Democratic glee about the ongoing disintegration of the Republican Party is tempered by the same prospect that has the Republican establishment tied in knots: fear of a Trump presidency.

Smart money would probably back the Democratic nominee if Trump wins the Republican nomination, but if the country faces another major terrorist attack before the election, or if the economy dips again, we might face a different ballgame. History shows us that average citizens turn to candidates who present themselves as tough, even belligerent, when times are hard. Never mind the fact that the nativism and racism in which the apparent toughness often is wrapped are ideologies born of cowardice.

The candidate who is dismissed as a joke, as an absurdity, starts to look appealing when the fear quotient of the electorate runs too high. The blowhard becomes the guy who “really speaks his mind,” and then it no longer matters that what he says is incoherent on just about every level imaginable. He both evokes and then speaks to the fear he helps to create.

Democrats will be quick to point out that this is the bed that Republicans have made for themselves. For years now, Republicans have been telling their constituents that they can ignore evidence and expert opinion. They have been stoking the fears of the electorate with apocalyptic language regarding the Obama administration. They have courted racists with what, up until now, had been carefully coded language, which they have used ever since the Democrats aligned themselves with the civil-rights movement.

While Republicans surely bear some of the blame for the Trump phenomenon, we should pause to note two things.

First, it is not time to run screaming into the night yet: Trump may win the nomination, but he has yet to attract more than 50 percent of the votes in any of the Republican primaries. To be clear, he has not even gotten a majority of Republicans to vote for him yet, much less shown that he could win the general election.

Second, there is plenty of blame to go around for Trump’s success, qualified though it may be. His candidacy is the natural outcome, one could argue, of the American penchant to conflate nearly everything in the public square with entertainment. It isn’t only Republicans who give people the impression they can believe anything they want or who elevate authenticity above truth.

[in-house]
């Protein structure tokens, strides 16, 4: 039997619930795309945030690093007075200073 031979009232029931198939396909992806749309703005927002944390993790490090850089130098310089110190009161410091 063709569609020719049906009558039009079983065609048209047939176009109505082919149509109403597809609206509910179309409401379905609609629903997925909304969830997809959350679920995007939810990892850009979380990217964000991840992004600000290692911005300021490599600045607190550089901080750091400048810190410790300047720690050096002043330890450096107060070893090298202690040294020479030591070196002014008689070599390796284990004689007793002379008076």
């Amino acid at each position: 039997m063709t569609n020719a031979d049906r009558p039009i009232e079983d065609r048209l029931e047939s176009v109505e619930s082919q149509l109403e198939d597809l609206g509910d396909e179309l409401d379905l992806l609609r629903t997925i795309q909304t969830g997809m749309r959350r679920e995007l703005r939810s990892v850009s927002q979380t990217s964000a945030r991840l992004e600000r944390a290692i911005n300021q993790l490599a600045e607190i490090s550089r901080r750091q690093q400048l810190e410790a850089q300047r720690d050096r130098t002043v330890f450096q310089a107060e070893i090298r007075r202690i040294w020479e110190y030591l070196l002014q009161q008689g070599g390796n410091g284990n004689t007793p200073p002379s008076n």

We teach our students the fallacy that tolerance and respect for other perspectives means “Do not challenge. Do not engage.” We use the freedom of the Internet to gaze into the mirror, not to explore new horizons but to seek only the information that confirms the ideas we already hold.

At Greensboro College, we are addressing these issues head-on. This fall, we are beginning a campuswide initiative called “The Informed Citizen.” Borrowing from Thomas Jefferson’s notion that democracy requires a well-informed electorate to function properly, the program will have two curricular points of emphasis: information literacy and ethical literacy.

The two are mutually reinforcing. We need a moral foundation that gives us a platform to see beyond ourselves and enables us to deal wisely with the information that we retrieve. For Greensboro College, that means promoting a facility with the broad, multifaceted tradition of the Christian Church. But we also need good information, and the ability to tell the plausible from the ridiculous, when we are drinking from the fire hose of data that is directed at us every day. If our moral perspective is to become practical, if we are to develop a way of life that is good for us and those around us, we must be properly informed about the realities we face.

Each campaign season, we hope that our graduates will have the moral discernment to rise above their own fears and the fears that candidates are trying to sell.

We will give them the tools to look beyond the candidates who make them feel good, so they can ask which candidate makes the most sense.

They will develop the habit of checking claims against the available evidence. We trust that they will vote with an eye not only on their own advantage, but also on the common good.

The efforts of one small college are hardly enough to turn the tide against the broad cultural trends that have given us Donald Trump. But we see ourselves as returning to the roots of the liberal arts in a new era. We hope to start our own trend, enlisting our fellow liberal-arts institutions in an intentional effort to produce well-rounded citizens. We are convinced that this is not a Republican or Democratic goal, but a deeply American one.

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The writer is Lucy H. Robertson Professor of Religion and dean of the School of Humanities at Greensboro College. Contact him at

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